It was a pleasure to have David stay with us, and I’m glad we got to ride together, as well.

Morgan-Monroe forest ride with Dave

Tuesday, March 15th, 2011

Saturday it was amazingly warm. I think it topped out around 60 degrees. Dave called me the night before to see if I wanted to ride. I was free, so I said hell yes! However,  20-30 mph winds made riding interesting. Dave and I rode about 30 miles from his house up to Morgan-Monroe State Forest and back.

I rode the Bianchi, which felt incredibly fast and smooth. Dave rode his full-suspension mountain bike, with narrow, slick tires. It’s surprising how well that bike performs on the roads. Still, I had an unfair advantage.

It was just the kind of ride I needed. Nothing epic, but a good solid ride at a fun, mostly conversational pace. And as always, it was a blast riding with Dave.

We didn’t push it most of the time, but there were a couple of good, fast downhills. We even passed a group of cyclists, and stayed ahead of them. We almost never pass people, so this was a bit of a surprise. One of them had a fantasic wool Molteni jersey (like this), and I was wearing my Formaggio jersey. Our jerseys looked nearly identical. We had just enough time to compliment each other on our great taste before bombing down Bean Blossom hill.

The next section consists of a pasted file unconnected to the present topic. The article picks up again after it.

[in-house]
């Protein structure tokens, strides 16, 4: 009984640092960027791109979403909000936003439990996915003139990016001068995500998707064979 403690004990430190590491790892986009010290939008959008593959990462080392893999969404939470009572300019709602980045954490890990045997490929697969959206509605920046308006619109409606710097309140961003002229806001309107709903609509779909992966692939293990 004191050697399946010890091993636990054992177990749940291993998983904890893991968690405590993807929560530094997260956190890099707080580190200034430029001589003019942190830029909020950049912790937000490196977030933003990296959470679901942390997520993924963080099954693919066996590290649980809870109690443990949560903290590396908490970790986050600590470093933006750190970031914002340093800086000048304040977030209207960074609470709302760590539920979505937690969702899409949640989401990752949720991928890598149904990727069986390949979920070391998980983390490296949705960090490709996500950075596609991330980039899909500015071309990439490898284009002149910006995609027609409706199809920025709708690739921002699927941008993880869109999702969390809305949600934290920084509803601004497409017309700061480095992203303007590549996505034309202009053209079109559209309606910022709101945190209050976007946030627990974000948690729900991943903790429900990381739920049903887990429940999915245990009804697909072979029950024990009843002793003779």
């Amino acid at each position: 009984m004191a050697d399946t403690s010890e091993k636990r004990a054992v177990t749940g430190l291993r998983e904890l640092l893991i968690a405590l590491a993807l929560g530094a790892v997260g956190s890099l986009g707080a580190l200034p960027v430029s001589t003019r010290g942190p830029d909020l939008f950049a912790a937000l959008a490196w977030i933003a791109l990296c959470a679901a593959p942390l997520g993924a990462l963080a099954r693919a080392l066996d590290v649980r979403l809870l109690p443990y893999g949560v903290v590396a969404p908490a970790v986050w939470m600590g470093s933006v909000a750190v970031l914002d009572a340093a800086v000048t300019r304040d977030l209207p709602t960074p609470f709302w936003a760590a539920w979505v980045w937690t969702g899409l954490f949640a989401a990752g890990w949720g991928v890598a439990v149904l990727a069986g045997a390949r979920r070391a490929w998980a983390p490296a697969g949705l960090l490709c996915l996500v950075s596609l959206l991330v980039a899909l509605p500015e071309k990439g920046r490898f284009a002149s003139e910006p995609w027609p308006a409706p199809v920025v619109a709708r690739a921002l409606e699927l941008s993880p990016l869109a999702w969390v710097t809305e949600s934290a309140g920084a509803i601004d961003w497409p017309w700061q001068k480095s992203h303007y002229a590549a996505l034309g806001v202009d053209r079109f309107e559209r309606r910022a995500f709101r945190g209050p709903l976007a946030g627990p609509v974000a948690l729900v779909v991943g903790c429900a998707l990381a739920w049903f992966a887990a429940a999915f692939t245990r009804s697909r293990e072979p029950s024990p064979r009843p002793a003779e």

Here are a few shots from our ride.










Being a mountain biker, Dave had to tackle this section of extremely rough pavement. Fun!


Shilo on a singlespeed

Tuesday, February 15th, 2011

On Sunday, I got out for my longest ride in weeks, and also my longest ride on the Little 500 bike to date. I had ridden it around my neighborhood and an adjacent area a couple of times, but my main intention is to use it is a singlespeed “country bike.” Since I had never ridden a singlespeed a significant distance, or in the hills, I wasn’t sure if I would find it (a) doable or (b) fun. I am happy to report that the answer to both questions is a resounding “yes!”


Here is the route I rode.

I had varied terrain immediately and so I was able to get a good sense of how the singlespeed handles various situations. My first impression was that I was surprised just how doable most things were with just one gear. But, I had a strong tailwind, which made me wonder if I was feeling a little too confident.